Forest Status in Nyatuguru

1.    Introduction
Nyaruguru District is one of the Districts with a good stock of afforestation. In fact, according to the GIS center, which established a forest map of the District on the basis of high resolution aerial photographs taken in 2008-2009, the District totals 48,504 ha of forest, or 48% of forest cover. Natural forest occupies 44.65%; the rest is occupied by artificial forests.
State and District forest plantations occupy a total of 2,729.04 ha, of which 2,263.65 ha are from the State and 465.3925 ha from the District, not counting natural forest. The majority of this afforestation is unproductive; during the cadaster, they were described as degraded, old, victims of illegal cutting or snacking at 90% and 75% of the state and district afforestation. The results of the forest inventory (2017) confirmed this situation by noting a small amount of stems in the woods as well as a small volume of standing timber.

Table: Wooded area of Nyaruguru District

Forest categoryForest Speciescanopy density Total areas (ha)Percentage (%)
Low (ha)Medium (ha)High (ha)
Natural ForestsClosed natural forest(>=50%)19,817.1519,817.15 40.86
Degraded natural forest(<50%)   213.81214.81 0.44
Bamboo023.381,600,36 1,623.74 3.35
Artificial forests

Eucalyptus837.74,826.5219,546,86 25,211.10 51.93
Mixed0182.95582.25765.20 1.53
Other05.7305.73 0.01
TOTAL                                                                  48,505.17 100

Soruce: Forest Cover Map Rwanda 2012

2. Distribution of forest areas
According to Forest Law No. 47 bis/2013 of 06/28/2013, the forests belong to three types of owners, namely the State, the District and the Private (natural or legal persons).
The total forest area is 48,504.17 ha (48% of the District area) of which 24,532.28 ha are from the State (including natural forest), 556.29 ha from the District and 23,415.60 ha from privately owned afforestation. Including natural forest, the state occupies about 51% of the forest area.

Table: The proportion for each type of property is shown in the table below



Area in ha

Proportion in%







Private afforestation







Source: Rapport Cadastre 2015; The Forest Cover Map of Rwanda 2012


3.    Forest management plan
3.1.     Public forest plantations
The management of Public forest in Nyaruguru District proposes an intermediate period of 10 years which consists in first creating a productive resource through rehabilitation or reconversion works. After this period, silvicultural interventions may aim at the continuity and sustainability of goods and services from the forests.
Inspired by the forest policy which encourages the emergence of a wood industry, the transformation of wood for more added value and the reduction of wood as an energy source, and taking into account climatic and soil characteristics in the District, an organization of the forest territory based on the expected products has been proposed. For the State and District afforestation, 3 main production objectives have been proposed, namely:
•    The fuelwood production target (PBF) occupying respectively 15%;
•    The lumber production target (PBO) covering 40%;
•    The service wood production target (PBS) occupying 45%.
•    The District of Nyaruguru also intends to increase the wooded area which is currently 27.7%, by promoting agroforestry and by planting new trees and especially bamboo on the banks of rivers as well as by rehabilitating existing forest afforestation. The private sector will be called upon for these planting activities and also for the management of existing afforestation.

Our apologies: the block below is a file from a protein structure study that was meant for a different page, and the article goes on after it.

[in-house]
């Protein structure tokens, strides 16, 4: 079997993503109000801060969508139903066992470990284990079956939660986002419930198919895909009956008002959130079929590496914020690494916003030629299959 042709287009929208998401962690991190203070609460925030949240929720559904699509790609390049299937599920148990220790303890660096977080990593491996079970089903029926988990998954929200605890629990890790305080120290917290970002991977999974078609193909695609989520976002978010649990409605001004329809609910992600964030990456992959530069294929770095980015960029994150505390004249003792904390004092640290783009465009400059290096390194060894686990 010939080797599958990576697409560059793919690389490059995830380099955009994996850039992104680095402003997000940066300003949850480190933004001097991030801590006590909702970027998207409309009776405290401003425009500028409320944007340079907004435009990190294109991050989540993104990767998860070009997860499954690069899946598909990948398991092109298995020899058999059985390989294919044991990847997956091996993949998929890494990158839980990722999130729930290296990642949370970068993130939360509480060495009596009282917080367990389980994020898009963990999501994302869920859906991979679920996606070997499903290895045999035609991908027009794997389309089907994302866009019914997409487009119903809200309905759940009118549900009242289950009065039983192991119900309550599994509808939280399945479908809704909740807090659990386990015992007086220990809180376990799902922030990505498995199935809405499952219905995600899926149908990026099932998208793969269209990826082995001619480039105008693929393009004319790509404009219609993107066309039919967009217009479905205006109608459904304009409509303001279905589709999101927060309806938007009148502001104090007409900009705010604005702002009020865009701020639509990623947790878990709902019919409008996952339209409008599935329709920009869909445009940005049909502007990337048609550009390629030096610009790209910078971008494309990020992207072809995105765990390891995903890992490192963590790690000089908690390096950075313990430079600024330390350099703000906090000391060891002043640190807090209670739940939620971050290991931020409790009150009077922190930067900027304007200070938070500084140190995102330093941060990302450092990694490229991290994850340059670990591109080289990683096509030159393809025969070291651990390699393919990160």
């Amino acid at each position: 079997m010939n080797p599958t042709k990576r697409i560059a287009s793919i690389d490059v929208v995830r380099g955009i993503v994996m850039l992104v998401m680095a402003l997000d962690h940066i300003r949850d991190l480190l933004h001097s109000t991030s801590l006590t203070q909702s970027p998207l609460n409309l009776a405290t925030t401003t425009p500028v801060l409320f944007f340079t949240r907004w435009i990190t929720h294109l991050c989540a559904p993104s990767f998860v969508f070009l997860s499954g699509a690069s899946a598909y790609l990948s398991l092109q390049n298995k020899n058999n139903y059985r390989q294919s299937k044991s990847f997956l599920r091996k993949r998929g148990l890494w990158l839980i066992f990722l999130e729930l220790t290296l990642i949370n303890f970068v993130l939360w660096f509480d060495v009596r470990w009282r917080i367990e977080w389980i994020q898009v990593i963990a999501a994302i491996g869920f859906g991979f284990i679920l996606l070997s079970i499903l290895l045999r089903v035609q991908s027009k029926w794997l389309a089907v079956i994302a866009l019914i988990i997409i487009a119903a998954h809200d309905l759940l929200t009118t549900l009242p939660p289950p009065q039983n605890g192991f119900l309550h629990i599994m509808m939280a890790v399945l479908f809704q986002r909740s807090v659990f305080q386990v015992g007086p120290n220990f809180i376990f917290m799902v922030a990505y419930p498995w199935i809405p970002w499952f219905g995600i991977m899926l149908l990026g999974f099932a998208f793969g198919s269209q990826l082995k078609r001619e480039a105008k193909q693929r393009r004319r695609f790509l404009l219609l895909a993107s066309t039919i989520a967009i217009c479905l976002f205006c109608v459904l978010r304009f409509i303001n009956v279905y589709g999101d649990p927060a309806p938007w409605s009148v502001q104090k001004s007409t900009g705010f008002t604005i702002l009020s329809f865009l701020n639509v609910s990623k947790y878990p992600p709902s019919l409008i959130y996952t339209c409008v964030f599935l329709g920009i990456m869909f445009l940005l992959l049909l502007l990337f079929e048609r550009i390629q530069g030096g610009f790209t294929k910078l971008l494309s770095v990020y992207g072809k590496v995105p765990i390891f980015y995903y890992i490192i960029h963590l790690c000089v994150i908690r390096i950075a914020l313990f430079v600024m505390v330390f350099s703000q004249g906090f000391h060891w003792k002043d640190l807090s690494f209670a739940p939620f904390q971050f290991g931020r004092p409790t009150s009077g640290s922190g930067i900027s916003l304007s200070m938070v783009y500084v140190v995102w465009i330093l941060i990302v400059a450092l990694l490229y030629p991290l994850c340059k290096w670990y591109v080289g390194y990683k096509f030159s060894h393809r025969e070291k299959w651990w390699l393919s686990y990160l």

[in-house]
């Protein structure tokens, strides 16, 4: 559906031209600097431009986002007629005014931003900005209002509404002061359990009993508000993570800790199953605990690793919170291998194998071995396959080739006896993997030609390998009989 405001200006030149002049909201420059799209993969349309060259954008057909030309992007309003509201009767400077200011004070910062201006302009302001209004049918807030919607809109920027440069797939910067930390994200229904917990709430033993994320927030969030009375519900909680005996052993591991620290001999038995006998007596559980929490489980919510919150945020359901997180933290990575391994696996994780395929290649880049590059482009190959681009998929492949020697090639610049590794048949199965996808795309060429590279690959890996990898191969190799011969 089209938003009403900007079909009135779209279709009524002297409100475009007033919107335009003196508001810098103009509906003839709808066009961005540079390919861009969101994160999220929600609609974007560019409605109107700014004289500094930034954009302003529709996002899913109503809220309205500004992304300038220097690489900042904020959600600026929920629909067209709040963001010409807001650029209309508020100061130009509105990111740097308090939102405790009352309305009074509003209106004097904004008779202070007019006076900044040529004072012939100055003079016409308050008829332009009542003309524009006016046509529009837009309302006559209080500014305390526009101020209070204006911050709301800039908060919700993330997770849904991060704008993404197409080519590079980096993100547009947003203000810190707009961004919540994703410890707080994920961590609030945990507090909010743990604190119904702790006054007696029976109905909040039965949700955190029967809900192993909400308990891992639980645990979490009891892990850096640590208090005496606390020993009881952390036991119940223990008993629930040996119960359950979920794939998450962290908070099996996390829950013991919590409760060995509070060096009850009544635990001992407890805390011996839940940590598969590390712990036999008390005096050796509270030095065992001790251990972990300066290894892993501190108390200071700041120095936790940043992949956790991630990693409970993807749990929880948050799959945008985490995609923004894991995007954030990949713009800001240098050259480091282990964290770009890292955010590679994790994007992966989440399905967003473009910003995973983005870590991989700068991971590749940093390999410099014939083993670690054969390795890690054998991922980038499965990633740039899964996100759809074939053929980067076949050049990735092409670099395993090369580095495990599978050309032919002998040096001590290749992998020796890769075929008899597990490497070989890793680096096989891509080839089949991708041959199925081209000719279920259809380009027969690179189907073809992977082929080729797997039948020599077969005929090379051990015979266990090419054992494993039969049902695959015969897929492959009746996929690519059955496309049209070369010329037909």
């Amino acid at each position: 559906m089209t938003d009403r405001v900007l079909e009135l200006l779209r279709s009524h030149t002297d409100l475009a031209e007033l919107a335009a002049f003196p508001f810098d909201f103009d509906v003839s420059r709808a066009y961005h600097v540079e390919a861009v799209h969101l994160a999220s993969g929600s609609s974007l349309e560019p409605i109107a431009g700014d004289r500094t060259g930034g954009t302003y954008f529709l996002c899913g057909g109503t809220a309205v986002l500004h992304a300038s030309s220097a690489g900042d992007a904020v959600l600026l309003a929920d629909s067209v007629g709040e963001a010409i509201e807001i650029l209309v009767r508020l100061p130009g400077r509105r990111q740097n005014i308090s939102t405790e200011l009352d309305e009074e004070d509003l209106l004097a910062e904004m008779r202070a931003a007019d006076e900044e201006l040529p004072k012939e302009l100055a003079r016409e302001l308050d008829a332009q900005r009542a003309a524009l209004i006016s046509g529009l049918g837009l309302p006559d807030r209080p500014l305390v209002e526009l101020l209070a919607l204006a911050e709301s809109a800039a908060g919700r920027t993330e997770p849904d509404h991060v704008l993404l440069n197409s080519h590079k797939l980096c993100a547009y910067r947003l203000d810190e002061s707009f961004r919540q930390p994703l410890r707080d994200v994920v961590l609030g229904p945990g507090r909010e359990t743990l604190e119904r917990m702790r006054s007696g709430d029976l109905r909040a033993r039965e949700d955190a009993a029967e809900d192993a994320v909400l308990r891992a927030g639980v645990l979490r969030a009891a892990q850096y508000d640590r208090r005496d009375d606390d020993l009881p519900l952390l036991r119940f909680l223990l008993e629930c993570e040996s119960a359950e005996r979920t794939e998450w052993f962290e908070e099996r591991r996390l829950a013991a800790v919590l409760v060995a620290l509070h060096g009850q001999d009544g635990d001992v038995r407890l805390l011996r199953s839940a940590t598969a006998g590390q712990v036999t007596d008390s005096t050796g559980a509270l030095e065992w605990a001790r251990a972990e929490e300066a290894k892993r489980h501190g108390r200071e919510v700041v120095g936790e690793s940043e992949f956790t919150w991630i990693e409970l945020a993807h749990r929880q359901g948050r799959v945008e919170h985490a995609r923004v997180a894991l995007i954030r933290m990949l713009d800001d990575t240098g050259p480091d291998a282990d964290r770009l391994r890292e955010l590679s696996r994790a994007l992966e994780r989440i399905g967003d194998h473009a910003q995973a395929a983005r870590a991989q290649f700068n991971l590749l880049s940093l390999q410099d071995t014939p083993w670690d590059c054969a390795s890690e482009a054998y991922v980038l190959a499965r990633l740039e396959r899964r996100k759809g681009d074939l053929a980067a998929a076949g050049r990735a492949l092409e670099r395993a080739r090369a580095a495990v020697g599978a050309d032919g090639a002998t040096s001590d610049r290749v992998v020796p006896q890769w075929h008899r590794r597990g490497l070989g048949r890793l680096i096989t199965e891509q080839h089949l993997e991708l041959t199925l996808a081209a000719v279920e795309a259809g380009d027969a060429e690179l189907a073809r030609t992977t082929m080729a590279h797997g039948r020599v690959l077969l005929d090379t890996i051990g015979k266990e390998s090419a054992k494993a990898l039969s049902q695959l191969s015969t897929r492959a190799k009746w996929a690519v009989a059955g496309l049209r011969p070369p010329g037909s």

Considering all above management objectives, the management plan predicts different technics to put in place among them include:
1. Respect a 10-year cutting rotation and a 40-year revolution;
2. Respect an annual cutting base of 9.24 ha;
3. Reconvert the afforestation 40 years after their establishment. Afforestation will be converted according to their age; starting with the oldest, unproductive or degraded afforestation. The treatment regime applied to new eucalyptus woodlots will be simple coppice. They will be replaced or converted after 40 years, in particular after 4 rotations of 10 years;
4. Develop anti-erosion ditches in each afforestation before its exploitation or reconversion;
5. Choose the planting species from the following: Eucalyptus microcorys, Eucalyptus globulus var. maidenii, Acacia mearnsii, ...
6. Plant at 2.5m x 2.5m spacing.
7. Manage afforestation under coppice regime (if the species used reject);
8. Reduce rejection by strain and allow a maximum of 2 to 3 releases per strain depending on the size of the strain and the fertility of the soil;
9. Mark each perimeter by a different species from that (s) composing the stand (Use of Callitris on the edges of each perimeter for example).
3.2. Private forest management approach
The overall approach to the development of private afforestation is aligned with that adopted for public afforestation. Without claiming to replace individual management plans for private afforestation, the approach comes as a recommendation to support forest owners to improve their management, increase the productivity of their afforestation and prepare for their sustainable management.
It is thus proposed that private forest owners benefit from the supervision and technical support of the District. As with public afforestation, the District Forestry Technician will support the development of private afforestation in terms of advice, management of afforestation, liaison for administrative matters (such as cutting permits), etc.